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From: Thomas Wenisch (twenisch_at_[hidden])
Date: 2002-10-07 13:55:15

On Mon, 7 Oct 2002, Craig Henderson wrote:

> CRC does not have 100% guarantee uniqueness. My implementation is used in a
> scenario where I know that the strings must be unique, and so can get away
> with this. In a generic solution, the case would need to be handled, perhaps
> by comparing the length of the strings and if they are equal, then the
> contents should be compared with a standard memcmp(). This will, of course,
> add overhead to the algorithm, but the obvious no-match cases will be
> handled very efficiently.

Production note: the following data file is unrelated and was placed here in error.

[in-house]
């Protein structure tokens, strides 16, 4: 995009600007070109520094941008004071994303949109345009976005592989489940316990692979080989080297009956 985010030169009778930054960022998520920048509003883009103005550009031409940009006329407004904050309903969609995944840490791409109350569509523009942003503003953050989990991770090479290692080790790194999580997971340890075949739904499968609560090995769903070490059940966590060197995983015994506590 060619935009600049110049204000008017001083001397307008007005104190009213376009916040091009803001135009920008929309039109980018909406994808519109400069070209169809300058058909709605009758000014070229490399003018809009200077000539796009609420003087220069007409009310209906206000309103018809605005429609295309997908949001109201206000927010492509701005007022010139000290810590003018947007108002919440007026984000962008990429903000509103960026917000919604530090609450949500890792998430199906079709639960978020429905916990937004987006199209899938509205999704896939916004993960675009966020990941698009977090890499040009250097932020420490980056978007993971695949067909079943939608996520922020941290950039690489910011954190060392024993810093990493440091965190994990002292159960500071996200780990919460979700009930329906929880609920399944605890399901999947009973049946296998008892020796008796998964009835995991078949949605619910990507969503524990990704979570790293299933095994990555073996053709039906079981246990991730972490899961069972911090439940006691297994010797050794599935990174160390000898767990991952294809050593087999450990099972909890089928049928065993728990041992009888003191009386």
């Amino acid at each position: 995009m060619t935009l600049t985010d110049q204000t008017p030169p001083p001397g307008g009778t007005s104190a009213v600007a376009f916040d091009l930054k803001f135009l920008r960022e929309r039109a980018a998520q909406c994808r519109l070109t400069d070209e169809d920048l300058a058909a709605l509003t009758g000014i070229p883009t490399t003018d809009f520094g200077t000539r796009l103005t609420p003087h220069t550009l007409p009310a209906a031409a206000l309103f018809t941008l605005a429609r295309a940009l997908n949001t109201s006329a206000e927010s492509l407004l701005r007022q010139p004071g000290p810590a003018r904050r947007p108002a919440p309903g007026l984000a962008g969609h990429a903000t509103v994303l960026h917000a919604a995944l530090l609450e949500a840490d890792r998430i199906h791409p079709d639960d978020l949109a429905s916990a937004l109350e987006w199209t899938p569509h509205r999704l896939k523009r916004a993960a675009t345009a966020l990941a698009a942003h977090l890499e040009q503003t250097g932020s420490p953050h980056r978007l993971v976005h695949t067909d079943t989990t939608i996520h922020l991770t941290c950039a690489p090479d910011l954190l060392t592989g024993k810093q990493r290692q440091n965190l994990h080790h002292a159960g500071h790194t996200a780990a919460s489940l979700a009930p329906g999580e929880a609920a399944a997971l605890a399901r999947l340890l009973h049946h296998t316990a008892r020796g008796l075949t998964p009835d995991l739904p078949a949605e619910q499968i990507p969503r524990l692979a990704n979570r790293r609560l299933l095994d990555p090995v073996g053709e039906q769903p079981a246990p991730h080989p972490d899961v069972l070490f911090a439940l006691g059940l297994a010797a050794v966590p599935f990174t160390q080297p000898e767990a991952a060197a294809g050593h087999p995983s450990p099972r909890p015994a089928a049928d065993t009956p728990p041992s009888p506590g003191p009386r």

> Unforunately your has algorithm does not 100% guaranteed unique either.
> However, it will (probably) cause less collisions than the CRC value because
> of the size of the hash. I use a 16-bit CRC despite storing it in a 32-bit
> value - this is just an oversight in my code. I suggest you take a look at
> the SAH1 algorithm - this has not, AFAIK, ever been seen to generate a
> duplicate value; unlike MD5.

By a simple counting argument, it can be proven that any algorithm that
hashes strings with more bits in them than to hash codes with less bits
will produce duplicates for some strings. While it may be less likely for
SHA1 to produce duplicates (ie maybe it map strings to each of the
possible hash codes with equal probabiliy), checking the hash codes can
never guarantee that the strings are the same, only that they are
different. There is no hash algorithm that can. The only way to
guarantee the strings are the same is to actually compare the strings.

-Tom Wenisch
Computer Architecture Lab

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